- Hardware sales are likely to increase for 4 reasons.
- BlackBerry Z3 will have a limited impact on next earnings release.
- While service revenues will go down, software revenues will go up.
- My own forecast is higher than analyst consensus.
Before writing this article, I had a look at BlackBerry's (NASDAQ:BBRY) earning call transcripts, annual and quarterly reports, press releases and financial statements, in particular, the income statement. In this article, I focus on revenue analysis, based on historical data as well as recent news about the company. My goal is to show you what we can expect from BlackBerry for the next quarter report. In my opinion, my forecasts are highly realistic, not speculative and, we could be positively surprised as a result. Next quarterly earnings report (Q1 2015) will be released the 19th June 2014.
BlackBerry's revenues come from hardware sales, which are sales of legacy devices (BB7), playbook tablets and new BB10 devices, services and software. Services include old BES5 revenues, BES10, subscriber revenues from legacy devices (from BIS, BlackBerry Internet Service), which will decrease quarter over quarter in the future, due to the fact that BB10 devices don't need BIS to work. Regarding the software part, I assume revenues mainly come from QNX. As a footnote, I include "other revenues" in the software part, which are mainly sales of BlackBerry accessories. The company doesn't provide any additional information about it.
In the last quarterly earnings release, hardware and service sales were the most important parts of BlackBerry business and accounted for, respectively $361 million (or 37% of total revenues) and $547 million (or 56% of total revenues). On the contrary, software revenues accounted for about $68 million (or 7% of total revenues).
In the future, BBM will also contribute to service revenues with the newly developed BBM Protect (a BBM fully encrypted aiming to enterprise customers) and to a lesser extent, with BBM stickers, which was released earlier this year, and finally BBM Channels through sponsored adds. Furthermore, CEO John Chen expects that software revenues will become much more important in the future, thanks to QNX and the Internet of Things. BlackBerry's CEO said:
In this growing, connected world, it's more important than ever to create technologies that not only connect people to people, but that connect to machines and devices for greater communication and interaction. BlackBerry and QNX have a long history of developing solutions that do just that. Solutions that connect and support the Internet of Things, including embedded platforms, networks and devices, are at the heart of what QNX delivers. Consider this - while there are 5 billion handsets in the world that we want to connect to, there may be 500 billion devices out there that present a tremendous opportunity for an organization with the experience and track record of QNX.
The goal of this article is to forecast revenues for the next quarterly earnings release. In order to do it, I divide my revenue estimates in three parts; Hardware sales, Service & Software sales and, sales of the new BlackBerry Z3.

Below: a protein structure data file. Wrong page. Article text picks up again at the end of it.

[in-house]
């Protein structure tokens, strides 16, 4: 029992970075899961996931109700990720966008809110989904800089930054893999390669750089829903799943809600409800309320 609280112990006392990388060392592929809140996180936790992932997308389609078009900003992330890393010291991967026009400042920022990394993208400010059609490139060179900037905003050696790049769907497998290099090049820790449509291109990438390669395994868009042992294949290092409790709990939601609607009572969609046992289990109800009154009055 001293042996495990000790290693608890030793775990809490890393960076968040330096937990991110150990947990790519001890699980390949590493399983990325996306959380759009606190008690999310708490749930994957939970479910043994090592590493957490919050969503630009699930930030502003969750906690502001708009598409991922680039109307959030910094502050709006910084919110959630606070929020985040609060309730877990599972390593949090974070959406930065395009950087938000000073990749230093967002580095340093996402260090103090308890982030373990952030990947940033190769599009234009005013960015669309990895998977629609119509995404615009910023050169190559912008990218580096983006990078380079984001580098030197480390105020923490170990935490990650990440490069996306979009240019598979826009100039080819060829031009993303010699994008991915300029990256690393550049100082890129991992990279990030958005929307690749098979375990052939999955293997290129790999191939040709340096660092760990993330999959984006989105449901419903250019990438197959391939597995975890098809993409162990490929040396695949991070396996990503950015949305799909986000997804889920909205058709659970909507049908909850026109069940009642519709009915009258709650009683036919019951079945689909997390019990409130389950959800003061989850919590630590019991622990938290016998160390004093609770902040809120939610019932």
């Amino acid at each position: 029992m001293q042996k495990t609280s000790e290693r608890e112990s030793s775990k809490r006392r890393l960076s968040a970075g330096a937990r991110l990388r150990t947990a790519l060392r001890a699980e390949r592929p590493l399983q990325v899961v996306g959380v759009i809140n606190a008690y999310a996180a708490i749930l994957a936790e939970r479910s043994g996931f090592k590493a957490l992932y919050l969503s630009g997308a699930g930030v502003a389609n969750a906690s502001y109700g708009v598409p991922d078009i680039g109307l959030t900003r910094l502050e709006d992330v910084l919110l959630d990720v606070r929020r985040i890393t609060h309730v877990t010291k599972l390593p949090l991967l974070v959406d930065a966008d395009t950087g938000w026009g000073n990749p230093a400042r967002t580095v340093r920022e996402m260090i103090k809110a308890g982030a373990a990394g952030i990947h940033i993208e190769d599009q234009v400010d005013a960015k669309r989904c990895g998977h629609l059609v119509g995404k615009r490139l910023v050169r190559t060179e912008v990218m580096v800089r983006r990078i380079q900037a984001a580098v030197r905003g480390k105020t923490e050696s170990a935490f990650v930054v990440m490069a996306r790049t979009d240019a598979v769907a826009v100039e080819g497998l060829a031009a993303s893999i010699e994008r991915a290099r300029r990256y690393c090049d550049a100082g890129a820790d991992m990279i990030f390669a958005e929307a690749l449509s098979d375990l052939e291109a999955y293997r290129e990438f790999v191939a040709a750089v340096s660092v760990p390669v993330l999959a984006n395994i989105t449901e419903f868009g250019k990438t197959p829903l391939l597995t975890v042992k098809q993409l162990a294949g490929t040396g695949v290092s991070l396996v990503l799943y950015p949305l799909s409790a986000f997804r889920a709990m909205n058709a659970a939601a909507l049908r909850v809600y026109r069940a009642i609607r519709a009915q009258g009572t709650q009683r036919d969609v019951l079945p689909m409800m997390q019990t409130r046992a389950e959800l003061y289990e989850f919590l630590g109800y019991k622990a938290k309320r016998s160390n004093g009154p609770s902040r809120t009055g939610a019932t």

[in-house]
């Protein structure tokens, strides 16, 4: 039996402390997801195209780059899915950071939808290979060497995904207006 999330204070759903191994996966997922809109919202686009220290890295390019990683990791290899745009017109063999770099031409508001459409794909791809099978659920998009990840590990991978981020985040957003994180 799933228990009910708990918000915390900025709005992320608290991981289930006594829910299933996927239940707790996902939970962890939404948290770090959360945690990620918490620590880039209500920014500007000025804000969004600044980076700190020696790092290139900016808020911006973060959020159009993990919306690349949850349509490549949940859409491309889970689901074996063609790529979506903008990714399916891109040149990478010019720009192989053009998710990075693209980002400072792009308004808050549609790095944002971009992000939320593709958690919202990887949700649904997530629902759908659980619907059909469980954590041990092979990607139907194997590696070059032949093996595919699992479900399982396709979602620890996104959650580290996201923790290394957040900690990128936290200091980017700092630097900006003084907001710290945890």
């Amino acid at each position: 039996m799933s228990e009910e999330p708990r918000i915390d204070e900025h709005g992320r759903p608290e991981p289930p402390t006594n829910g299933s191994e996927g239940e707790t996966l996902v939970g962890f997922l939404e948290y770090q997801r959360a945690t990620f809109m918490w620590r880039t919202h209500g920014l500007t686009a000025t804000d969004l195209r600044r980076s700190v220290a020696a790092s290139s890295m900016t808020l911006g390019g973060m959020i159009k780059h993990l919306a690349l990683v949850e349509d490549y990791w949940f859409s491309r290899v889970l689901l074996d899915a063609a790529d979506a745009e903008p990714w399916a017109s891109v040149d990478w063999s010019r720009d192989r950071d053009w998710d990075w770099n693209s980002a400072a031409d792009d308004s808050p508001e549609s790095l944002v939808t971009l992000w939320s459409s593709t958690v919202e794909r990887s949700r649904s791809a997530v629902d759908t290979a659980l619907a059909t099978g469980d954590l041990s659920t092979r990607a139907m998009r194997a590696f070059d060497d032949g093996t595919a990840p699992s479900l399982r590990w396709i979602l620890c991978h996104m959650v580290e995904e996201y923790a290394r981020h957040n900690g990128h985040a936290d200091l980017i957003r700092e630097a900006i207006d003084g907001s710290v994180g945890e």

Part 1: Hardware Sales
Devices sold have been decreasing quarter over quarter since Q1 2014. As a result, hardware sales tumbled from $2180 million in Q1 2014 to $361 million in Q4 2014. Nevertheless, Average Selling Price per device started to increase from $208.32 in Q2 2014 to $277.78 in Q4 2014. The main explanation for this increase comes from the fact that BB10 devices are pricier than old BB7 devices. And furthermore, BB7 devices start to become less important in volume in comparison with BB10 devices in my opinion. As a results, ASP rises.
Update: As a reminder, I want to add that BlackBerry changes its revenues' recognition policy in Q2 2014. In fact, the company uses device shipments to assess its hardware sales (6 and 6.8million are shipments for Q4 2013 and Q1 2014). Afterwards, the company started to recognize revenues on devices sold during the quarter (3.7 million, 1.9 million and 1.3 million), resulting from the accounting policy change. But BlackBerry sold through to end users 5.9 million for Q2 2014, 4.3 million for Q3 2014 and 3.4 million for Q4 2014.
Devices recognized as revenues during the quarter and devices sold through end users should converge in the future. But I still don't know when. I would like to thanks readers for the help.
Now, it is time to forecast hardware sales for the next quarterly earnings, Q1 2015. In order to estimate the hardware sales, I use the Average Selling Price per device (in $) and the number of devices sold recognized as revenues (in million). Last quarter, the company sold 1.3 million BlackBerry devices with an ASP per device of $277.78.
I assume the company will recognize 1.6 million devices as revenues at an Average Selling Price per device of $250 (apart from the newly released BlackBerry Z3). Regarding the BlackBerry Z3, I'm going to discuss the topic later in this article.
Now, I'm going to answer two questions. First: why did I choose 1.6 million units recognized as revenues (having increased by 300,000 units from last quarter)? Second: why did I choose an Average Selling Price per device of $250 (having decreased by $27)? There are several reasons for that.